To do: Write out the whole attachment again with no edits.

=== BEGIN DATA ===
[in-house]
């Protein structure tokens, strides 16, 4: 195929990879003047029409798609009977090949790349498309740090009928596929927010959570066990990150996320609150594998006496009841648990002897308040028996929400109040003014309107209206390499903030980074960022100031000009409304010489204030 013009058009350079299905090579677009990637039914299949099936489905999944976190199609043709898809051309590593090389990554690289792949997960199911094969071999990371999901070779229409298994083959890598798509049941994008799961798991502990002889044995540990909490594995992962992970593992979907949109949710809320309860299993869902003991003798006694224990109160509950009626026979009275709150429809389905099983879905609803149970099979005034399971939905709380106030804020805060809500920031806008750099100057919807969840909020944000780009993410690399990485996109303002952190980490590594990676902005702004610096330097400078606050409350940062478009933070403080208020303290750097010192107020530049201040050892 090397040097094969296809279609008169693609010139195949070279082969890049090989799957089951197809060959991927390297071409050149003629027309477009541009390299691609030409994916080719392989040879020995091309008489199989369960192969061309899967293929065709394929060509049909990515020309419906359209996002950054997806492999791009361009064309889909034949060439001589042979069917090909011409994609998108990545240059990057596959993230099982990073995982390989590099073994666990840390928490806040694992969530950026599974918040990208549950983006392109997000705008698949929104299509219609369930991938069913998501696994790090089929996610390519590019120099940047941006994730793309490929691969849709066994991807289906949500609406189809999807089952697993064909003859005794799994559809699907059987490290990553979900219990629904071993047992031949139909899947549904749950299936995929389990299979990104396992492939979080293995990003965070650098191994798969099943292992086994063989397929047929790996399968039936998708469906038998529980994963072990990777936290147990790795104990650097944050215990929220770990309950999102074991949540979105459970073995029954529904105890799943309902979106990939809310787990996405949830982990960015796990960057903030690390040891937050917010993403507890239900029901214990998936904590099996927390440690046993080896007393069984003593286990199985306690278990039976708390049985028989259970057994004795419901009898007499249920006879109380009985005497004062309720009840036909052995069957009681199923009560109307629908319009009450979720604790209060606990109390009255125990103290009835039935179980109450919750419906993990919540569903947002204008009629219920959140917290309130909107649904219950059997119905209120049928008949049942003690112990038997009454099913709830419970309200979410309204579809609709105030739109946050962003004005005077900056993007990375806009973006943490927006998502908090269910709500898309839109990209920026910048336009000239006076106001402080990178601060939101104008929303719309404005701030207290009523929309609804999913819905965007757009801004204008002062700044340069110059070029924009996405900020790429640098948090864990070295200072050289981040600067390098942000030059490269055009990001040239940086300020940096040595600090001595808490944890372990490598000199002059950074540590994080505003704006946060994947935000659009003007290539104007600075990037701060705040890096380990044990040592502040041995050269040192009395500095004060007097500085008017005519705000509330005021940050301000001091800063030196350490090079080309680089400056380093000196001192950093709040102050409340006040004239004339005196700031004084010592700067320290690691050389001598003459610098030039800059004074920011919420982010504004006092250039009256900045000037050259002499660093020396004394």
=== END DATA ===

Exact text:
[in-house]
């Protein structure tokens, strides 16, 4: 195929990879003047029409798609009977090949790349498309740090009928596929927010959570066990990150996320609150594998006496009841648990002897308040028996929400109040003014309107209206390499903030980074960022100031000009409304010489204030 013009058009350079299905090579677009990637039914299949099936489905999944976190199609043709898809051309590593090389990554690289792949997960199911094969071999990371999901070779229409298994083959890598798509049941994008799961798991502990002889044995540990909490594995992962992970593992979907949109949710809320309860299993869902003991003798006694224990109160509950009626026979009275709150429809389905099983879905609803149970099979005034399971939905709380106030804020805060809500920031806008750099100057919807969840909020944000780009993410690399990485996109303002952190980490590594990676902005702004610096330097400078606050409350940062478009933070403080208020303290750097010192107020530049201040050892 090397040097094969296809279609008169693609010139195949070279082969890049090989799957089951197809060959991927390297071409050149003629027309477009541009390299691609030409994916080719392989040879020995091309008489199989369960192969061309899967293929065709394929060509049909990515020309419906359209996002950054997806492999791009361009064309889909034949060439001589042979069917090909011409994609998108990545240059990057596959993230099982990073995982390989590099073994666990840390928490806040694992969530950026599974918040990208549950983006392109997000705008698949929104299509219609369930991938069913998501696994790090089929996610390519590019120099940047941006994730793309490929691969849709066994991807289906949500609406189809999807089952697993064909003859005794799994559809699907059987490290990553979900219990629904071993047992031949139909899947549904749950299936995929389990299979990104396992492939979080293995990003965070650098191994798969099943292992086994063989397929047929790996399968039936998708469906038998529980994963072990990777936290147990790795104990650097944050215990929220770990309950999102074991949540979105459970073995029954529904105890799943309902979106990939809310787990996405949830982990960015796990960057903030690390040891937050917010993403507890239900029901214990998936904590099996927390440690046993080896007393069984003593286990199985306690278990039976708390049985028989259970057994004795419901009898007499249920006879109380009985005497004062309720009840036909052995069957009681199923009560109307629908319009009450979720604790209060606990109390009255125990103290009835039935179980109450919750419906993990919540569903947002204008009629219920959140917290309130909107649904219950059997119905209120049928008949049942003690112990038997009454099913709830419970309200979410309204579809609709105030739109946050962003004005005077900056993007990375806009973006943490927006998502908090269910709500898309839109990209920026910048336009000239006076106001402080990178601060939101104008929303719309404005701030207290009523929309609804999913819905965007757009801004204008002062700044340069110059070029924009996405900020790429640098948090864990070295200072050289981040600067390098942000030059490269055009990001040239940086300020940096040595600090001595808490944890372990490598000199002059950074540590994080505003704006946060994947935000659009003007290539104007600075990037701060705040890096380990044990040592502040041995050269040192009395500095004060007097500085008017005519705000509330005021940050301000001091800063030196350490090079080309680089400056380093000196001192950093709040102050409340006040004239004339005196700031004084010592700067320290690691050389001598003459610098030039800059004074920011919420982010504004006092250039009256900045000037050259002499660093020396004394």